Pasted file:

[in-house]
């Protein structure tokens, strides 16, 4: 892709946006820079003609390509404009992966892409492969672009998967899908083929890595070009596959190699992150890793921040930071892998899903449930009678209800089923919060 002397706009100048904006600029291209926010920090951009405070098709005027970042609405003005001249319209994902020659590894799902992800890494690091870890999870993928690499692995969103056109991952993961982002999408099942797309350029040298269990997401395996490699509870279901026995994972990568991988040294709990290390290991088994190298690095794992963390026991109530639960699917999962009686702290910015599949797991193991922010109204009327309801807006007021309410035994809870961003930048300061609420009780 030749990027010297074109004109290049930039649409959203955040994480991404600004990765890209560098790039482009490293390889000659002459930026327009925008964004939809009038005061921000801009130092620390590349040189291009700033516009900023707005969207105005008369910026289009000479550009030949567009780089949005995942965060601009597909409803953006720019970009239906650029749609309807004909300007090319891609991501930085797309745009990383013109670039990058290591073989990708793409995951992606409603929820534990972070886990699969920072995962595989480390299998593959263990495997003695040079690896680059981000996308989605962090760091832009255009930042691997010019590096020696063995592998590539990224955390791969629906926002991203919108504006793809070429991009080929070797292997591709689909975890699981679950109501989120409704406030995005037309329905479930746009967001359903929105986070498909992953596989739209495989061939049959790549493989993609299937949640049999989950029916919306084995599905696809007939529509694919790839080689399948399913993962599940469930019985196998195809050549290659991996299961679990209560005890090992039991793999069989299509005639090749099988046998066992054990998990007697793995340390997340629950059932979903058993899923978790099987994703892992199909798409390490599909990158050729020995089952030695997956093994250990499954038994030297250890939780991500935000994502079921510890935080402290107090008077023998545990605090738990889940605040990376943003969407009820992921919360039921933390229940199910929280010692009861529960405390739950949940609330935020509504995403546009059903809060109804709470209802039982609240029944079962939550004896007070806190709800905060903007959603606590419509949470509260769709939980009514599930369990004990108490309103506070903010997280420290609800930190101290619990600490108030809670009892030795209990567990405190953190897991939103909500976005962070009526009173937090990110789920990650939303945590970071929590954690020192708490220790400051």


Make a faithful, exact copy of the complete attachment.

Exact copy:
[in-house]
């Protein structure tokens, strides 16, 4: 892709946006820079003609390509404009992966892409492969672009998967899908083929890595070009596959190699992150890793921040930071892998899903449930009678209800089923919060 002397706009100048904006600029291209926010920090951009405070098709005027970042609405003005001249319209994902020659590894799902992800890494690091870890999870993928690499692995969103056109991952993961982002999408099942797309350029040298269990997401395996490699509870279901026995994972990568991988040294709990290390290991088994190298690095794992963390026991109530639960699917999962009686702290910015599949797991193991922010109204009327309801807006007021309410035994809870961003930048300061609420009780 030749990027010297074109004109290049930039649409959203955040994480991404600004990765890209560098790039482009490293390889000659002459930026327009925008964004939809009038005061921000801009130092620390590349040189291009700033516009900023707005969207105005008369910026289009000479550009030949567009780089949005995942965060601009597909409803953006720019970009239906650029749609309807004909300007090319891609991501930085797309745009990383013109670039990058290591073989990708793409995951992606409603929820534990972070886990699969920072995962595989480390299998593959263990495997003695040079690896680059981000996308989605962090760091832009255009930042691997010019590096020696063995592998590539990224955390791969629906926002991203919108504006793809070429991009080929070797292997591709689909975890699981679950109501989120409704406030995005037309329905479930746009967001359903929105986070498909992953596989739209495989061939049959790549493989993609299937949640049999989950029916919306084995599905696809007939529509694919790839080689399948399913993962599940469930019985196998195809050549290659991996299961679990209560005890090992039991793999069989299509005639090749099988046998066992054990998990007697793995340390997340629950059932979903058993899923978790099987994703892992199909798409390490599909990158050729020995089952030695997956093994250990499954038994030297250890939780991500935000994502079921510890935080402290107090008077023998545990605090738990889940605040990376943003969407009820992921919360039921933390229940199910929280010692009861529960405390739950949940609330935020509504995403546009059903809060109804709470209802039982609240029944079962939550004896007070806190709800905060903007959603606590419509949470509260769709939980009514599930369990004990108490309103506070903010997280420290609800930190101290619990600490108030809670009892030795209990567990405190953190897991939103909500976005962070009526009173937090990110789920990650939303945590970071929590954690020192708490220790400051």